Isolated Pi Bridge

We want to connect 2 isolated ethernet networks with Raspberry Pi's (and keep them isolated). One Pi needs to talk to a machine on a vendor network, the other needs to talk to our corporate network. We could do this with a USB ethernet adapter, but our IT department is worried that the Pi on the vendor network could be hacked.

We only need to pass a small text file once per day, so we were considering using two USB to RS-232 or RS-485 adapters between the Pi's. We also considered using a USB to USB file transfer adapter, hardware firewall (Stratix 5700), Bluetooth, UART, I2C, and SPI. Both Pi's will be within 1m of each other.

Can anyone make a recommendation based on our priorities below?

#1: Security of our corporate network
#2: Reliability
#3: Maintainability (preferably Node-Red)
#4: Cost (must be under $3,000)
#5: Speed

My first thought was to get the Pi on your network to do a limited SCP copy of the file from the vendor network. This is the standard way to avoid problems on the remote network since you are in control of the connection and the only thing that can happen is that you get the file.

That should be more than sufficient security for the majority of cases and even if the vendor network is compromised, the only impact might be that the file is corrupted. Assuming that the file is text and that you validate the file before use (which is standard practice, you NEVER allow unvalidated information into your system), there is virtually no risk so long as your network does not allow connections from the outside and as long as you stick to just a file transfer (SCP, SFTP or FTPS).

The alternative is more complex and that would be to have message queues on both sides but again only allowing the Q on your side to reach out to the Q on theirs - you are always PULLing data from them, never allow them to push to you. This should be at least as secure as long as you have a well configured Q service on your side (a well configured MQTTS broker may well be more than sufficient). Potentially this will cater for higher throughput of messages but those messages will likely need to be smaller than a file transfer.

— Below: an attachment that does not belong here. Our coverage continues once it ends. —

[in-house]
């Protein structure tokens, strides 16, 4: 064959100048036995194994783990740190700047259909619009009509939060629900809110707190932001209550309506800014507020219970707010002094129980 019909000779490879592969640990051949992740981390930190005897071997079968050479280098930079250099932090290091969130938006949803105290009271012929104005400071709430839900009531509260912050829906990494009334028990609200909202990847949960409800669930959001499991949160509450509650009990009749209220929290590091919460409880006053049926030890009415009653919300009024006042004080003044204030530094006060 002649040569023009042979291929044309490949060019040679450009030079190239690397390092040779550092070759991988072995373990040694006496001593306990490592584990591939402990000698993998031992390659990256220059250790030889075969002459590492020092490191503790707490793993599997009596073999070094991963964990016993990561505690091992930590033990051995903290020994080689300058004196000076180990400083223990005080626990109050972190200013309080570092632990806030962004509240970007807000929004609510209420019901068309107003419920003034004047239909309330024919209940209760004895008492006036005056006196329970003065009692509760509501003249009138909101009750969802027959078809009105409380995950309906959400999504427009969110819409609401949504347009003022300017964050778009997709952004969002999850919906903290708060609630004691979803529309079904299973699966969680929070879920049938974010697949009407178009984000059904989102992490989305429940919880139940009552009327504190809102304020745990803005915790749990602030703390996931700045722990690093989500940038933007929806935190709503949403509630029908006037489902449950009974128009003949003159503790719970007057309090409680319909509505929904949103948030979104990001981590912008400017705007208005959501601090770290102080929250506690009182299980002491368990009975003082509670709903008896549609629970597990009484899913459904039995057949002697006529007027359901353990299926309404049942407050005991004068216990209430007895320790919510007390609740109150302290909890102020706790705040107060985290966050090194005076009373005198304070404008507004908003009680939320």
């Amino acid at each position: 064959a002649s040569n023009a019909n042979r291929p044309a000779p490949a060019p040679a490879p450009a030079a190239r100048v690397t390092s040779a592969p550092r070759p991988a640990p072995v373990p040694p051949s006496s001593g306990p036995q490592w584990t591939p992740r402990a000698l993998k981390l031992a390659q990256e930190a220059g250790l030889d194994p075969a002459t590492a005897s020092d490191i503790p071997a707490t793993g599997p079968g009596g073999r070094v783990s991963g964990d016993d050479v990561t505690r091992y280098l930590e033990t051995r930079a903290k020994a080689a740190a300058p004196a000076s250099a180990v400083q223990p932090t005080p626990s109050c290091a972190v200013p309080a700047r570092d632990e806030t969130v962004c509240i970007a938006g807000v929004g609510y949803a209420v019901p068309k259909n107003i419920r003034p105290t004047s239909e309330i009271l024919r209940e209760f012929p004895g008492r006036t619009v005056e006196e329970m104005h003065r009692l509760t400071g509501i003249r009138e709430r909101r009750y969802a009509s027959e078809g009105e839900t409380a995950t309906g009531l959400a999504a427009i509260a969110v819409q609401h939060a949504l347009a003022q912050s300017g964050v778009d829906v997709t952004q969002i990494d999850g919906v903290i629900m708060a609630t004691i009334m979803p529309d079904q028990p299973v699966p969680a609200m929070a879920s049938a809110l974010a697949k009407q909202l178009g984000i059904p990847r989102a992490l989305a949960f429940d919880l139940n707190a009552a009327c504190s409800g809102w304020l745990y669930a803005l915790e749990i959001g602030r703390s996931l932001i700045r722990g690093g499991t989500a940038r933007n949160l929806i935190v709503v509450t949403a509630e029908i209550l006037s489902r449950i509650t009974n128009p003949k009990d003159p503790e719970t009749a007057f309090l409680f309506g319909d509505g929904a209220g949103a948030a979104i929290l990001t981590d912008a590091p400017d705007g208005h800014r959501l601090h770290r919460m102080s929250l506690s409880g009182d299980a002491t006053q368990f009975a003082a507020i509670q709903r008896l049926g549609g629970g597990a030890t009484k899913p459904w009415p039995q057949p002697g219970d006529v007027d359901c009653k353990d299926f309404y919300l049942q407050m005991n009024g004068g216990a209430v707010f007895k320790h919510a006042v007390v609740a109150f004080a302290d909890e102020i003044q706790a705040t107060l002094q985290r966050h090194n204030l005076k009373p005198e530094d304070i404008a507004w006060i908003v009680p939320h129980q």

So you have lower frequency but larger transfers vs potential higher frequency smaller transfers (but also more complexity). You would need to make a choice depending on your other requirements.

Both options could be implemented with a single Pi at each end as long as you don't want anything too extreme. Both options should be secure enough from your (more importantly your IT departments) perspective.

Of course, I am assuming that the data isn't highly sensitive or that you are working in a high-security or highly regulated sector. But if you were, hopefully you wouldn't be asking these questions on an open source forum.

And just to say that this is an idea not professional advice :mage:

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Wow, these are the kind of ideas we were looking for! We'll start some discussions with our IT department.

You are correct, security of the file and data doesn't matter. We just need to make sure our corporate network can't be compromised.

The easiest method is to not use ethernet protocol, UDP or TCP. I once came across a similar scenario, and we did the following... Ethernet <> IPX <> Ethernet. Yes, IPX. This forced encapsulation of all data into a format that could not be abused via typical Ethernet exploits. I realize IPX is ancient, but it does illustrate the concept of using a custom protocol based solution. @TotallyInformation referenced this concept above, but add one more element, if you can, use or develop a custom data format that does self-validation and self-end-point confirmation. Just having every transfer exchange public keys before and after transport, is a very simple way to validate the end points, for example. This would be like a VPN based communication link in concept. I really miss the days of Token-Ring... then even the physical network was much hardware to hack, never mind the protocol stack.

Oh lord, no! That is something I never miss. Trying to track down problems when the reporting device is simply the master browser that keeps shifting. Taking a week to track down a faulty cable with a single loose cable strand. Heck no.